************ Sermon on Psalm 22:1 ************


By: Rev. Adrian Dieleman


This sermon was preached on April 14, 2017


Psalm 22
Psalm 22:1
"Why Have You Forsaken Me?"
Good Friday 2017

I A Psalm of David
A The heading to our Bible reading says "A psalm of David." We look at the psalm and it appears to describe an execution. Let me quote some of the verses that lead to this conclusion:
(Ps 22:6-7) But I am a worm and not a man, scorned by men and despised by the people. (7) All who see me mock me; they hurl insults, shaking their heads:

(Ps 22:12) Many bulls surround me; strong bulls of Bashan encircle me.

(Ps 22:14) I am poured out like water, and all my bones are out of joint. My heart has turned to wax; it has melted away within me.

(Ps 22:17) I can count all my bones; people stare and gloat over me.

Worst of all, David felt forsaken by God. Abandoned. Left on his own.
(Ps 22:1-2) My God, my God, why have you forsaken me? Why are you so far from saving me, so far from the words of my groaning? (2) O my God, I cry out by day, but you do not answer, by night, and am not silent.
Isn't this terrible? To be forsaken by God?

All of this leads to the question: What event in David's life fits the words of our psalm? When was David forsaken by God? We have to admit there is no known incident in the life of David that fits all the details of this psalm. And, we have to add, no incident in David's life can possibly fit the opening words of our psalm. After all, even if our father and mother forsake us, the LORD will never forsake us (Ps 27:10). So what is really going on in this psalm?

B There is only one answer we can give. David lifts up his eyes, looks down the long corridor of time, and sees in striking detail the crucifixion of the Messiah Who was yet to come. David is speaking prophetically. We have to call this a psalm of prophecy because we do find the cross of Christ answering detail after detail of the psalm.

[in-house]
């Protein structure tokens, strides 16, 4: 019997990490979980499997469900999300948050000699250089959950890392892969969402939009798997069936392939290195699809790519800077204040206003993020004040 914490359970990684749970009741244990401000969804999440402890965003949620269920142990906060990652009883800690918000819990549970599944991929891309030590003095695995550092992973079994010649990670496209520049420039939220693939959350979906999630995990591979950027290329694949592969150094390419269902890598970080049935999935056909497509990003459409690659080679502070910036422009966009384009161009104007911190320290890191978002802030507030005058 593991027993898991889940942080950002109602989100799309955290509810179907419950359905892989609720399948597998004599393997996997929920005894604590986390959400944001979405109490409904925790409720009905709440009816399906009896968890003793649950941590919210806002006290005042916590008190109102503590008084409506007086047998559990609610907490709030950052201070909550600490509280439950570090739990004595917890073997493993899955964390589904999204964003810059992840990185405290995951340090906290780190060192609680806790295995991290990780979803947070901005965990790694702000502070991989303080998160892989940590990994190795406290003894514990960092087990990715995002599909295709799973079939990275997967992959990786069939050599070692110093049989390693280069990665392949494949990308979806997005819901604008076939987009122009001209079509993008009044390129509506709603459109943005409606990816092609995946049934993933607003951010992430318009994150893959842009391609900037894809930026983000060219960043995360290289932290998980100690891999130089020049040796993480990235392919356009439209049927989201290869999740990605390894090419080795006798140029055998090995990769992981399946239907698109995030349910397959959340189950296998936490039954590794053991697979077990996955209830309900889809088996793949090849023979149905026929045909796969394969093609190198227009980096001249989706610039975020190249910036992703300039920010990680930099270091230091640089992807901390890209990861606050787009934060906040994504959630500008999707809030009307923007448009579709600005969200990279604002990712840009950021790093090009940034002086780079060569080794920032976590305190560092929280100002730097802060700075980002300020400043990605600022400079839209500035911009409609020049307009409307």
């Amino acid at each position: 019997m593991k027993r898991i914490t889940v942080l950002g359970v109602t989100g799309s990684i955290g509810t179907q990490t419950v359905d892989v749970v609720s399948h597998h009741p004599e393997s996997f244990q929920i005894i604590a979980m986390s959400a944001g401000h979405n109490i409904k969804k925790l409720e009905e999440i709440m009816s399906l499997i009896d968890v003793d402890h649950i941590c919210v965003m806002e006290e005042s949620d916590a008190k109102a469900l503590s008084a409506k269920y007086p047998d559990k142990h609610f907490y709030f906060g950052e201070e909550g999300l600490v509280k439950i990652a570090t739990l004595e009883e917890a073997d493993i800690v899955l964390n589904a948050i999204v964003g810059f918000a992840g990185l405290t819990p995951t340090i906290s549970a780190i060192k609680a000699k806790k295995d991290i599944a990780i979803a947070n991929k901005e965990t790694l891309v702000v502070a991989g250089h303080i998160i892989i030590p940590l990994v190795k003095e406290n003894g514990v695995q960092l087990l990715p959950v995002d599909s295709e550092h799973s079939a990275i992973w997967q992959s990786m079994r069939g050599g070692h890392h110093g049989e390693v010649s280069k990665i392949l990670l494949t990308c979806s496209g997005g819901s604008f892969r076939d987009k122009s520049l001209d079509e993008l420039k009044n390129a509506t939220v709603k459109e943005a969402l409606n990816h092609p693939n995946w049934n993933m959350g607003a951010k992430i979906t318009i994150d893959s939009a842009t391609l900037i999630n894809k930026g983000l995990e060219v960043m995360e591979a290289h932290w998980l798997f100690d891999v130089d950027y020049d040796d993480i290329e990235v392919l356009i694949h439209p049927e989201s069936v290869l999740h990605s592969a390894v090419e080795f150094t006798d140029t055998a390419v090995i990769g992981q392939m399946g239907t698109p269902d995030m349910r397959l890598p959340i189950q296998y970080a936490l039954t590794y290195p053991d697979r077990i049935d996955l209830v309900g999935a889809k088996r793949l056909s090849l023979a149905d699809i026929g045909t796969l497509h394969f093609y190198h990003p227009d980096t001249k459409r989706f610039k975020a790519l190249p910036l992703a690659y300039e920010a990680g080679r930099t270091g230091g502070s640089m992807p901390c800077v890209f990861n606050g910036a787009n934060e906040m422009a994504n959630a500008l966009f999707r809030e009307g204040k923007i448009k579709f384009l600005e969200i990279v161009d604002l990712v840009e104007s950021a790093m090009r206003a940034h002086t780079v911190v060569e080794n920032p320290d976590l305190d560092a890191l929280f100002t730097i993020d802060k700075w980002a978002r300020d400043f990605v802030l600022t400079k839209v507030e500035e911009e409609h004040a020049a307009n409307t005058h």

We have to say, therefore, that this psalm is the result of the Spirit of God taking over the pen of David in a strange and marvellous way. The result was that David was able to write the very words of the Messiah Himself.

II Christ's Sufferings Prophesied
Take note of the many details of Psalm 22 that find their fulfilment at the cross as Jesus suffers at the hands of His enemies:

(Ps 22:6-8) But I am a worm and not a man, scorned by men and despised by the people. (7) All who see me mock me; they hurl insults, shaking their heads: (8) "He trusts in the LORD; let the LORD rescue him. Let him deliver him, since he delights in him."
The chief priests, the teachers of the law and the elders mocked Jesus using almost identical words (Mt 27:41-43).

(Ps 22:14-15) I am poured out like water, and all my bones are out of joint. My heart has turned to wax; it has melted away within me. (15) My strength is dried up like a potsherd, and my tongue sticks to the roof of my mouth; you lay me in the dust of death.
Remember Jesus' fifth word on the cross? "I thirst" (Jn 19:28).

(Ps 22:16) Dogs have surrounded me; a band of evil men has encircled me, they have pierced my hands and my feet.
Isn't this exactly what happened to Christ? They pierced His hands and His feet.

(Ps 22:18) They divide my garments among them and cast lots for my clothing.
This is something we see the soldiers doing at the foot of the cross.

We see the humanity of Jesus in these terrible acts. He is fully and completely human. His is a body and a mouth that experiences thirst. He has a body that can be pierced. He is able to suffer and to die. He wears clothing that soldiers gamble over.

III Being Forsaken
A The worst thing I have yet to mention: those awful words found in verse 1. "My God, my God, why have you forsaken me?" Word for word this was Jesus' fourth word from the cross. "My God, my God, why have you forsaken me?" (Mt 27:46; Mk 15:34).

As I mentioned, this is the worst of His sufferings. On Good Friday He was "forsaken."

What did Christ undergo? What did He experience? He was forsaken by the Father.